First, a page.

The Czech Republic is one of the countries with the largest gender pay gap in the EU. On average, women earn a fifth less than men, and the annual difference exceeds one month's earnings. In an effort to combat this discrimination, the Ministry of Labour has launched a project called “22% to equality”, in reference to the difference in female and male incomes. The project involves comprehensive research, but also a web payroll calculator or an “equal pay program” for employers.
The US Agency for International Development (USAID) has ranked the Czech
Republic second among the post-communist nations in the sustainability of
the civil society sector for 2018, along with Poland, Latvia and Lithuania,
the Czech News Agency reported on Thursday.
The USAID annual report, which compares the situation in 24 former Eastern Bloc countries, suggests that Czech NGOs have improved the offer and the quality of their services over the past year, but the sector’s public image has deteriorated for the second consecutive year.
The growing distrust in NGOs is caused by the activist approach of some NGOs in face of the migrant crisis as well as fake news, which portray the sector as unreliable and incompetent, says Marek Šedivý, president of the Association of public benefit organisation in the Czech Republic.
Statistics show that incarceration and reoffending rates in the Czech Republic are among the highest in Europe. To combat this phenomenon 10 organisations that focus on helping prisoners reintegrate into society have decided to form an association. They hope the new alliance will bring about more flexibility, as well as greater influence when lobbying for change with the government.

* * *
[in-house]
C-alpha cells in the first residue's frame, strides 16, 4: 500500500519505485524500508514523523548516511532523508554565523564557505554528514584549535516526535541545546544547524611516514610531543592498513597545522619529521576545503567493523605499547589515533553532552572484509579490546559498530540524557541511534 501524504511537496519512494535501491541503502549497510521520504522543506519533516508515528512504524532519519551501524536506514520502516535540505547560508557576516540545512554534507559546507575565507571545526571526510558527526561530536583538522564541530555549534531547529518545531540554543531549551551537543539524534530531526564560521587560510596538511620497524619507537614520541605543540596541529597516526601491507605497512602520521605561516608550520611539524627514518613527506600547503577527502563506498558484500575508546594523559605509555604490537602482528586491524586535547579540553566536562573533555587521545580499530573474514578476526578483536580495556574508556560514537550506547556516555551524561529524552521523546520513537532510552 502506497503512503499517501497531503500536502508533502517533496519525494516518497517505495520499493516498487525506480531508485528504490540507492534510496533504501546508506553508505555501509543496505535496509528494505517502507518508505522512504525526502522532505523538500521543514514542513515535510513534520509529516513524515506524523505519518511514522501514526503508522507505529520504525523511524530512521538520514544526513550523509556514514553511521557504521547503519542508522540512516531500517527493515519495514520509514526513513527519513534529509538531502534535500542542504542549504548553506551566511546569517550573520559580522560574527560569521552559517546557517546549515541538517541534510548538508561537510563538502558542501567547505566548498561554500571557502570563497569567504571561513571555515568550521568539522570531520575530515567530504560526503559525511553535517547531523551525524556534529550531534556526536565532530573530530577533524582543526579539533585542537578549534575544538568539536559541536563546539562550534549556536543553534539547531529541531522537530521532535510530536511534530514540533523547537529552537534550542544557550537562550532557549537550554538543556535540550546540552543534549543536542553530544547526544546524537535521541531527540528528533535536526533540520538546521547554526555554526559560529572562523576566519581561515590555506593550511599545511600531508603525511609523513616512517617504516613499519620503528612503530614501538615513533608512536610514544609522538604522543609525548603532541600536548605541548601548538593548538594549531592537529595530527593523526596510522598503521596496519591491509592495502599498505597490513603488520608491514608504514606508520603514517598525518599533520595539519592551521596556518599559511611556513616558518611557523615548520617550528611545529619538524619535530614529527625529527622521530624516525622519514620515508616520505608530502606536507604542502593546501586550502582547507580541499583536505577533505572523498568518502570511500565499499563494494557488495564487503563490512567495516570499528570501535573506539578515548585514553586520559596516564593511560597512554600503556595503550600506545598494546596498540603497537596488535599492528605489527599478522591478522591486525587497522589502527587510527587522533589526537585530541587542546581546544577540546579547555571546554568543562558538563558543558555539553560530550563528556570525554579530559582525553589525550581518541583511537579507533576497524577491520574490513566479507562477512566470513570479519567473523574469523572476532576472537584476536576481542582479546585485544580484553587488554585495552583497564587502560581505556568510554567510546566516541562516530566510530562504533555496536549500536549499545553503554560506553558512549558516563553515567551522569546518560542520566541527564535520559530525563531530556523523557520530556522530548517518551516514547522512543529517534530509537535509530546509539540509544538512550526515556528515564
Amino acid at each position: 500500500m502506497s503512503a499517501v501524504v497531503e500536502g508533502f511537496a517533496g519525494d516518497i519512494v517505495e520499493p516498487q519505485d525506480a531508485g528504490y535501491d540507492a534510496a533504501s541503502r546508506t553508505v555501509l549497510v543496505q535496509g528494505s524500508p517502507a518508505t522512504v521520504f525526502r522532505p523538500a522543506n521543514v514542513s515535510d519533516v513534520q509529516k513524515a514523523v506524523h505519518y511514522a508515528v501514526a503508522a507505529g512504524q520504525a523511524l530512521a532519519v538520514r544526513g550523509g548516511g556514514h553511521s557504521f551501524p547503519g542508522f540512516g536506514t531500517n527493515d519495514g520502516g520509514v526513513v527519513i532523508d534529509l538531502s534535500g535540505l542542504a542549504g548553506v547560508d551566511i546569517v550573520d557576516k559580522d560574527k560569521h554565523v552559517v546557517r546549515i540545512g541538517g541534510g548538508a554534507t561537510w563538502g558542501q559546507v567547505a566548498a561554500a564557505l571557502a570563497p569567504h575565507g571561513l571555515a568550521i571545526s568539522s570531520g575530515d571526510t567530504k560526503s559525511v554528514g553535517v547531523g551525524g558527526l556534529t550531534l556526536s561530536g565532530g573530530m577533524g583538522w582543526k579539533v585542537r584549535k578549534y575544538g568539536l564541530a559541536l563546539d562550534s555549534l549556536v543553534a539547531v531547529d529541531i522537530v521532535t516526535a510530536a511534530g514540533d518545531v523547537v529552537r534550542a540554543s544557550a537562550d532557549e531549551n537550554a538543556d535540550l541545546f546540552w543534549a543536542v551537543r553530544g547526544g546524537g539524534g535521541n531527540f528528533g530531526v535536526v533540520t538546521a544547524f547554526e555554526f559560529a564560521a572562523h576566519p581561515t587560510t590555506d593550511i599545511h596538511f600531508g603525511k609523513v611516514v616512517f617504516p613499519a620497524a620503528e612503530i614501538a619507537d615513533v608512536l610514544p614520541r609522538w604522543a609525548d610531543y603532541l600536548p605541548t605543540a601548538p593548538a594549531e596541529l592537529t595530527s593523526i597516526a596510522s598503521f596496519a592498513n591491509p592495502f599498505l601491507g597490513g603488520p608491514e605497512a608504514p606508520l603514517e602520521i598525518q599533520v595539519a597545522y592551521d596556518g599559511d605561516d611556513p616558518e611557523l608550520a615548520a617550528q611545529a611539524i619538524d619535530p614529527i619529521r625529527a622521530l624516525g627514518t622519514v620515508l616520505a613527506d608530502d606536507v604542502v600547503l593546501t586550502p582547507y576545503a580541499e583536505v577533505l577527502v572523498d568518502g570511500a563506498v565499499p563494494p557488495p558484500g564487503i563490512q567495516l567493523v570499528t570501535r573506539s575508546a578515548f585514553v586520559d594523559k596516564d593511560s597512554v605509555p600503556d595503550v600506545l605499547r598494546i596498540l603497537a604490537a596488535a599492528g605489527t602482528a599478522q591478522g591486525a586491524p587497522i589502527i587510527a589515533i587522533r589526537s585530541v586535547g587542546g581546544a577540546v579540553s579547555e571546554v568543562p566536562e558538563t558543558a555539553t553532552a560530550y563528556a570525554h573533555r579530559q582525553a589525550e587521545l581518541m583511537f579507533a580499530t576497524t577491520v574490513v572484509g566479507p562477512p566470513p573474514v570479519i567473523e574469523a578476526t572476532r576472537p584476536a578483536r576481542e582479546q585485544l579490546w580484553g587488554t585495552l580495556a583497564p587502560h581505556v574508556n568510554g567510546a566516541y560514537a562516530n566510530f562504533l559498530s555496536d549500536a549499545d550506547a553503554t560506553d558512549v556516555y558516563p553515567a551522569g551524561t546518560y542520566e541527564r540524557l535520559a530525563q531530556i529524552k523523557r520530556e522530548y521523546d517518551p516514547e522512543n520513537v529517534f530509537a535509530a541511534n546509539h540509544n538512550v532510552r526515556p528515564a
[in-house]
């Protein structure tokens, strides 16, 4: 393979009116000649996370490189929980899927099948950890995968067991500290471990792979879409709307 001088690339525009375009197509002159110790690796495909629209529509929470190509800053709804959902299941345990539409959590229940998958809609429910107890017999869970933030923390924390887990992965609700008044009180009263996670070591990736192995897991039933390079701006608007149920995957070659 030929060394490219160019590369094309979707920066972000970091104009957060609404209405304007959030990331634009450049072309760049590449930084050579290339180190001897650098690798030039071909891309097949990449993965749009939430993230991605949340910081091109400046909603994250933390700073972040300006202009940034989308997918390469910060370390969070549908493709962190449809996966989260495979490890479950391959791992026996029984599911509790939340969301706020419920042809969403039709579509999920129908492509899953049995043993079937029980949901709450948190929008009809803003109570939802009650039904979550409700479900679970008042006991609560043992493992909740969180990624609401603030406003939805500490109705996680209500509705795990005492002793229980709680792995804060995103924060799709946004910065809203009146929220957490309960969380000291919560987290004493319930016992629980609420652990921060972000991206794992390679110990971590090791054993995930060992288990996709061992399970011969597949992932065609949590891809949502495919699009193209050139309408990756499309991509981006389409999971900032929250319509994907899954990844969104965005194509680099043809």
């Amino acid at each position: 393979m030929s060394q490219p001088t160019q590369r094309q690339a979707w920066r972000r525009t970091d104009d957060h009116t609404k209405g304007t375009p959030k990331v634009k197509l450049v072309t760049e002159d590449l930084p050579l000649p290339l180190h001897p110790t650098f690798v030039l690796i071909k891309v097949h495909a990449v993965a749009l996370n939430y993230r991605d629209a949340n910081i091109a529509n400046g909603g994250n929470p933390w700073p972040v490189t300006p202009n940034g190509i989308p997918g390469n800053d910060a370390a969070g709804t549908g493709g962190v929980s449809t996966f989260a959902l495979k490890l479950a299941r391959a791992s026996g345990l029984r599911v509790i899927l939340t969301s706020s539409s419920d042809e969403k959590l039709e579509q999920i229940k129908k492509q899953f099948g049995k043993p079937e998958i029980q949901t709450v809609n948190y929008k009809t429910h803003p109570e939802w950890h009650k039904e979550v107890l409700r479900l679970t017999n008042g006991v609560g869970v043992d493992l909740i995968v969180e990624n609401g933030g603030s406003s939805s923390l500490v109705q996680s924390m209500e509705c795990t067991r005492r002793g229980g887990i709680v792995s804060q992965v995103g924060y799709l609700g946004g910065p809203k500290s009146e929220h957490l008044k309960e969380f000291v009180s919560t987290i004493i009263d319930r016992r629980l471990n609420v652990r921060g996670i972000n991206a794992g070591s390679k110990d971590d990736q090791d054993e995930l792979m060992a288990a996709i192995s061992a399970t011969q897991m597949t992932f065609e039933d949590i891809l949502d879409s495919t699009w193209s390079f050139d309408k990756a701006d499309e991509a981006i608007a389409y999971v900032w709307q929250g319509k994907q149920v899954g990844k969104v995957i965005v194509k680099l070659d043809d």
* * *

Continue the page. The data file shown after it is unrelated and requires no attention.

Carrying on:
Czech trade unions have recommended that negotiators push for pay rises of
6 to 7 percent next year. The Czech Confederation of Trade Unions made the
call at a conference attended by over 1,500 union delegates in Prague on
Tuesday. The umbrella organisation also said that it would push for reduced
working hours without pay decreases and for longer holidays.
The Czech Chamber of Commerce said employers were planning an average pay increase of 6 percent in 2020 in any case, regardless of pressure from workers.
Some 1,500 trade unionists from across the Czech Republic are due to demonstrate in Prague on Tuesday to demand higher wages ahead of tripartite talks. The Czech-Moravian Confederation of Trade Unions (ČMKOS) is due to make public its official wage demands for 2020 and highlight its long-term campaign to end “cheap labour”, ČTK reports.
Some 1,500 trade unionists from all over the Czech Republic are planning to
go to Prague on September 17 to demonstrate in support of higher wages
ahead of tripartite talks.
The Czech-Moravian Confederation of Trade Unions (CMKOS) will make public its demands for next year, based on a study on bringing Czech earnings closer to the average income in the old EU member states.
The planned demonstration is part of a trade union campaign aimed at ending cheap labor in the country.
There are approximately 3.1 million people working in the private sector, where the average wage is CZK 33,321.
The public sector employs 640,700 people who get an average wage of CZK 35,437.
CMKOS is an umbrella organization comprising 30 unions with about 300,000 members.